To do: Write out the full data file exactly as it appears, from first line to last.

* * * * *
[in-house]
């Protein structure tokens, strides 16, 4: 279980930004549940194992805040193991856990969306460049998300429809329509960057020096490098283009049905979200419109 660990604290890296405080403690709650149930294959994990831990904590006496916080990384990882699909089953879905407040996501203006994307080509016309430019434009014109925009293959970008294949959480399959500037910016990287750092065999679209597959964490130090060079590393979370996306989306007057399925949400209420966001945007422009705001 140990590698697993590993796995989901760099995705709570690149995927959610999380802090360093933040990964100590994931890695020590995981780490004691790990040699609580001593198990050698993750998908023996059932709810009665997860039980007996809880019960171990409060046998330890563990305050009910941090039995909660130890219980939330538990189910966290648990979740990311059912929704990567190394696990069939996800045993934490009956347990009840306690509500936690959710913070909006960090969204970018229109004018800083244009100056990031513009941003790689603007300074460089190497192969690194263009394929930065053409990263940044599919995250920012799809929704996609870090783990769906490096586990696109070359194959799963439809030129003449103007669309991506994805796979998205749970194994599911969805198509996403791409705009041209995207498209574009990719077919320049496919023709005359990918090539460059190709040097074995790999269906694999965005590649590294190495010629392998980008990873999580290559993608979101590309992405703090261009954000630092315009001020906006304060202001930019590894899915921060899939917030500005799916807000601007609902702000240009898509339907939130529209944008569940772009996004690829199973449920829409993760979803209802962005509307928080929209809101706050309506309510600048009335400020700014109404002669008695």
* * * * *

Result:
[in-house]
């Protein structure tokens, strides 16, 4: 279980930004549940194992805040193991856990969306460049998300429809329509960057020096490098283009049905979200419109 660990604290890296405080403690709650149930294959994990831990904590006496916080990384990882699909089953879905407040996501203006994307080509016309430019434009014109925009293959970008294949959480399959500037910016990287750092065999679209597959964490130090060079590393979370996306989306007057399925949400209420966001945007422009705001 140990590698697993590993796995989901760099995705709570690149995927959610999380802090360093933040990964100590994931890695020590995981780490004691790990040699609580001593198990050698993750998908023996059932709810009665997860039980007996809880019960171990409060046998330890563990305050009910941090039995909660130890219980939330538990189910966290648990979740990311059912929704990567190394696990069939996800045993934490009956347990009840306690509500936690959710913070909006960090969204970018229109004018800083244009100056990031513009941003790689603007300074460089190497192969690194263009394929930065053409990263940044599919995250920012799809929704996609870090783990769906490096586990696109070359194959799963439809030129003449103007669309991506994805796979998205749970194994599911969805198509996403791409705009041209995207498209574009990719077919320049496919023709005359990918090539460059190709040097074995790999269906694999965005590649590294190495010629392998980008990873999580290559993608979101590309992405703090261009954000630092315009001020906006304060202001930019590894899915921060899939917030500005799916807000601007609902702000240009898509339907939130529209944008569940772009996004690829199973449920829409993760979803209802962005509307928080929209809101706050309506309510600048009335400020700014109404002669008695």